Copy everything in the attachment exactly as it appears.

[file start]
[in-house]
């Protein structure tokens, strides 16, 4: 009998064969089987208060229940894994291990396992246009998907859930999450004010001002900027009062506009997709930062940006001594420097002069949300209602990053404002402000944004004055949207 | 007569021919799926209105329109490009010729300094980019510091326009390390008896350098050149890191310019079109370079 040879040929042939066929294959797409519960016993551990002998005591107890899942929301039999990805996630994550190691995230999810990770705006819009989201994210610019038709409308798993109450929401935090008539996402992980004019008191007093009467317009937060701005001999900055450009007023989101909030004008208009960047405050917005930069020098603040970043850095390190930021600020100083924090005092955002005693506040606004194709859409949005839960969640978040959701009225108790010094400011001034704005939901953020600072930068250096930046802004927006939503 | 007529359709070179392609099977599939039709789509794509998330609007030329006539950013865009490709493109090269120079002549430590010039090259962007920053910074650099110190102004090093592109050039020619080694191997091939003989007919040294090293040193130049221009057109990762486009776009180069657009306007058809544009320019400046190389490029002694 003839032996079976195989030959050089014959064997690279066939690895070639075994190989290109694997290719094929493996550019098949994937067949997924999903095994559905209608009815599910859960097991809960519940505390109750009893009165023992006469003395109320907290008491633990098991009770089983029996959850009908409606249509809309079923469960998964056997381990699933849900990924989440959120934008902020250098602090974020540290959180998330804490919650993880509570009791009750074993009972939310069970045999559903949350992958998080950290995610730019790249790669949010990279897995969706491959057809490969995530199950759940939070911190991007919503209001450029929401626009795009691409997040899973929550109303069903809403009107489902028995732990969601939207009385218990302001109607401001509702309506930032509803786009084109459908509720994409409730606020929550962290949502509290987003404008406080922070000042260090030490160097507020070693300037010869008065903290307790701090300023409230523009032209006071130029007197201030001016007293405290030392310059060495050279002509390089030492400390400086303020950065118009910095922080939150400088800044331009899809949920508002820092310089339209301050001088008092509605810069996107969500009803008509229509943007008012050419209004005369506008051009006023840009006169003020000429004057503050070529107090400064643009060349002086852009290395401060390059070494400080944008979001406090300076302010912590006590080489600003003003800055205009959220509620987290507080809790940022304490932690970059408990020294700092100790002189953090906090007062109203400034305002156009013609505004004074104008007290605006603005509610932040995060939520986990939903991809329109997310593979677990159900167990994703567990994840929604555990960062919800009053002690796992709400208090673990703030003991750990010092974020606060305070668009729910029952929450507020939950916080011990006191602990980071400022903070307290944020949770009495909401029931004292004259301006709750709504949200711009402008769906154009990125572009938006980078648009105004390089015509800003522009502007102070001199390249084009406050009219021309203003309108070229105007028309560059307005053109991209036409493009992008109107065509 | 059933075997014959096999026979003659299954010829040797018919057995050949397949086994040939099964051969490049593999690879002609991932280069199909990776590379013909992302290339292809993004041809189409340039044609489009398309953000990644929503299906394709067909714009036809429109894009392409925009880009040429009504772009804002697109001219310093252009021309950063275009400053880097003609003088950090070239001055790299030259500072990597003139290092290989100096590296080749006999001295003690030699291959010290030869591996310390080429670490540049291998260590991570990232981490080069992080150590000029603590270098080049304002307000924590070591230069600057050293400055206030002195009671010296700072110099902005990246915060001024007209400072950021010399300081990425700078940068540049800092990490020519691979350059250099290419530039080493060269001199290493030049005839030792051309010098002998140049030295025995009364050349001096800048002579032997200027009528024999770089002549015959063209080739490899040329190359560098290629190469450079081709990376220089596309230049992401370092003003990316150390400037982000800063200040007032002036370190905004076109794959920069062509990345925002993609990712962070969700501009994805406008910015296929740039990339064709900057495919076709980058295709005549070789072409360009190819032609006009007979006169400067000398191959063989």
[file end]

[in-house]
């Protein structure tokens, strides 16, 4: 009998064969089987208060229940894994291990396992246009998907859930999450004010001002900027009062506009997709930062940006001594420097002069949300209602990053404002402000944004004055949207 | 007569021919799926209105329109490009010729300094980019510091326009390390008896350098050149890191310019079109370079 040879040929042939066929294959797409519960016993551990002998005591107890899942929301039999990805996630994550190691995230999810990770705006819009989201994210610019038709409308798993109450929401935090008539996402992980004019008191007093009467317009937060701005001999900055450009007023989101909030004008208009960047405050917005930069020098603040970043850095390190930021600020100083924090005092955002005693506040606004194709859409949005839960969640978040959701009225108790010094400011001034704005939901953020600072930068250096930046802004927006939503 | 007529359709070179392609099977599939039709789509794509998330609007030329006539950013865009490709493109090269120079002549430590010039090259962007920053910074650099110190102004090093592109050039020619080694191997091939003989007919040294090293040193130049221009057109990762486009776009180069657009306007058809544009320019400046190389490029002694 003839032996079976195989030959050089014959064997690279066939690895070639075994190989290109694997290719094929493996550019098949994937067949997924999903095994559905209608009815599910859960097991809960519940505390109750009893009165023992006469003395109320907290008491633990098991009770089983029996959850009908409606249509809309079923469960998964056997381990699933849900990924989440959120934008902020250098602090974020540290959180998330804490919650993880509570009791009750074993009972939310069970045999559903949350992958998080950290995610730019790249790669949010990279897995969706491959057809490969995530199950759940939070911190991007919503209001450029929401626009795009691409997040899973929550109303069903809403009107489902028995732990969601939207009385218990302001109607401001509702309506930032509803786009084109459908509720994409409730606020929550962290949502509290987003404008406080922070000042260090030490160097507020070693300037010869008065903290307790701090300023409230523009032209006071130029007197201030001016007293405290030392310059060495050279002509390089030492400390400086303020950065118009910095922080939150400088800044331009899809949920508002820092310089339209301050001088008092509605810069996107969500009803008509229509943007008012050419209004005369506008051009006023840009006169003020000429004057503050070529107090400064643009060349002086852009290395401060390059070494400080944008979001406090300076302010912590006590080489600003003003800055205009959220509620987290507080809790940022304490932690970059408990020294700092100790002189953090906090007062109203400034305002156009013609505004004074104008007290605006603005509610932040995060939520986990939903991809329109997310593979677990159900167990994703567990994840929604555990960062919800009053002690796992709400208090673990703030003991750990010092974020606060305070668009729910029952929450507020939950916080011990006191602990980071400022903070307290944020949770009495909401029931004292004259301006709750709504949200711009402008769906154009990125572009938006980078648009105004390089015509800003522009502007102070001199390249084009406050009219021309203003309108070229105007028309560059307005053109991209036409493009992008109107065509 | 059933075997014959096999026979003659299954010829040797018919057995050949397949086994040939099964051969490049593999690879002609991932280069199909990776590379013909992302290339292809993004041809189409340039044609489009398309953000990644929503299906394709067909714009036809429109894009392409925009880009040429009504772009804002697109001219310093252009021309950063275009400053880097003609003088950090070239001055790299030259500072990597003139290092290989100096590296080749006999001295003690030699291959010290030869591996310390080429670490540049291998260590991570990232981490080069992080150590000029603590270098080049304002307000924590070591230069600057050293400055206030002195009671010296700072110099902005990246915060001024007209400072950021010399300081990425700078940068540049800092990490020519691979350059250099290419530039080493060269001199290493030049005839030792051309010098002998140049030295025995009364050349001096800048002579032997200027009528024999770089002549015959063209080739490899040329190359560098290629190469450079081709990376220089596309230049992401370092003003990316150390400037982000800063200040007032002036370190905004076109794959920069062509990345925002993609990712962070969700501009994805406008910015296929740039990339064709900057495919076709980058295709005549070789072409360009190819032609006009007979006169400067000398191959063989």